Reflexive politics and Arab ‘risk society’? COVID-19 and issues of public health
Zeroing in on the notion of “risk society,” this article attempts to unpack the challenges posed by COVID-19 on the Arab world. It highlights problems of inequality within and between Arab states with respect to public health infrastructure and access. Weak governance, conflict, repression of civil society, and external dependency pose deep challenges for capacity development in Arab public health as the state increasingly abdicates its distributive responsibilities. However, a perspective of critical reflexivity can jump-start rethinking by both policymakers and citizens to tackle problems of inequity and marginalization in looking ahead to Arab post-COVID politics and public health.
Larbi Sadiki is Professor of Arab Democratization at Qatar University. He is editor of Routledge Handbook of Middle East Politics: Interdisciplinary Inscriptions (2020), as well as lead Principle Investigator of the QNRF-funded ‘Transitions of Islam and Democracy: Engendering ‘Democratic learning’ and Civic Identities.’ He recently was a guest editor of a Special Issue of The International Spectator titled ‘The GCC in Crisis: Explorations of “Normlessness” in Gulf Regionalism.’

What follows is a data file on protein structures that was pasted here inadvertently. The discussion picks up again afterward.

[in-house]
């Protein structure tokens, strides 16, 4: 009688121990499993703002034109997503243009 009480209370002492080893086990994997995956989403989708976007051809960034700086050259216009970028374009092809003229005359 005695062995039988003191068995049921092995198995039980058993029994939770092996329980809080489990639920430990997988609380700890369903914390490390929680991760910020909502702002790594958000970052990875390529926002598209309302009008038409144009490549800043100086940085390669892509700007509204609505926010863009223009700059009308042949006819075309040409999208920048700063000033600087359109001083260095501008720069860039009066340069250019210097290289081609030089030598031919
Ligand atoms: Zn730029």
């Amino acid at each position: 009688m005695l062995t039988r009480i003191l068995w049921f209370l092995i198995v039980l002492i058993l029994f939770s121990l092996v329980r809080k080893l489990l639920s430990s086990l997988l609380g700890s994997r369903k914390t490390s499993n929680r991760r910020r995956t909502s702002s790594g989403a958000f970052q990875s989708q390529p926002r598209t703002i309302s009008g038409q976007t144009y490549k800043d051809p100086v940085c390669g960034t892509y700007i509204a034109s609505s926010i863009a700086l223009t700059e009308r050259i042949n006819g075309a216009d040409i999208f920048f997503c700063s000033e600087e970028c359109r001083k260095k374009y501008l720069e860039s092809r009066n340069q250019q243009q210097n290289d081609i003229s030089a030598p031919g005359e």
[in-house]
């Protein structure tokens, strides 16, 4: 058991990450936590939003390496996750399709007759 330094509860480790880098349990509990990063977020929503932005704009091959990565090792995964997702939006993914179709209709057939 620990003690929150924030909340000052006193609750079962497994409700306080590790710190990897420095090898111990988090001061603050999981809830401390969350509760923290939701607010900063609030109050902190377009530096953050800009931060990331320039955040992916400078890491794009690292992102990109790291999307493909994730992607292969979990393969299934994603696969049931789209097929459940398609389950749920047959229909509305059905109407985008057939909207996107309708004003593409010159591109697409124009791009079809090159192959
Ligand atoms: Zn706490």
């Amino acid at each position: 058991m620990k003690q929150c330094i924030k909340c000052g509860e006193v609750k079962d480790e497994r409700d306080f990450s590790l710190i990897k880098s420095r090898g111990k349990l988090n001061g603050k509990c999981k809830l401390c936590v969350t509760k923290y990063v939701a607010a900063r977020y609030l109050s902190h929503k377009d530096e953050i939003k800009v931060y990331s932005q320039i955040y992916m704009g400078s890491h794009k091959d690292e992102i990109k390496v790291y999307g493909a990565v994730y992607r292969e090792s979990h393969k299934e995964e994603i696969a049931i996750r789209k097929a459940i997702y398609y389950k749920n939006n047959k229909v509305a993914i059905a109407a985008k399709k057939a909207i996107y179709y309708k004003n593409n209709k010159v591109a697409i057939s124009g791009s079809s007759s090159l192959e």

Layla Saleh is Associate Professor of Political Science at Qatar University. She is author of US Hard Power in the Arab World: Resistance, the Syrian Uprising, and the War on Terror (Routledge, 2017), and a Principal Investigator in the QNRF-funded ‘Transitions of Islam and Democracy.’ With larbi Sadiki, she was guest editor of a Special Issue of The International Spectator titled ‘The GCC in Crisis: Explorations of “Normlessness” in Gulf Regionalism.’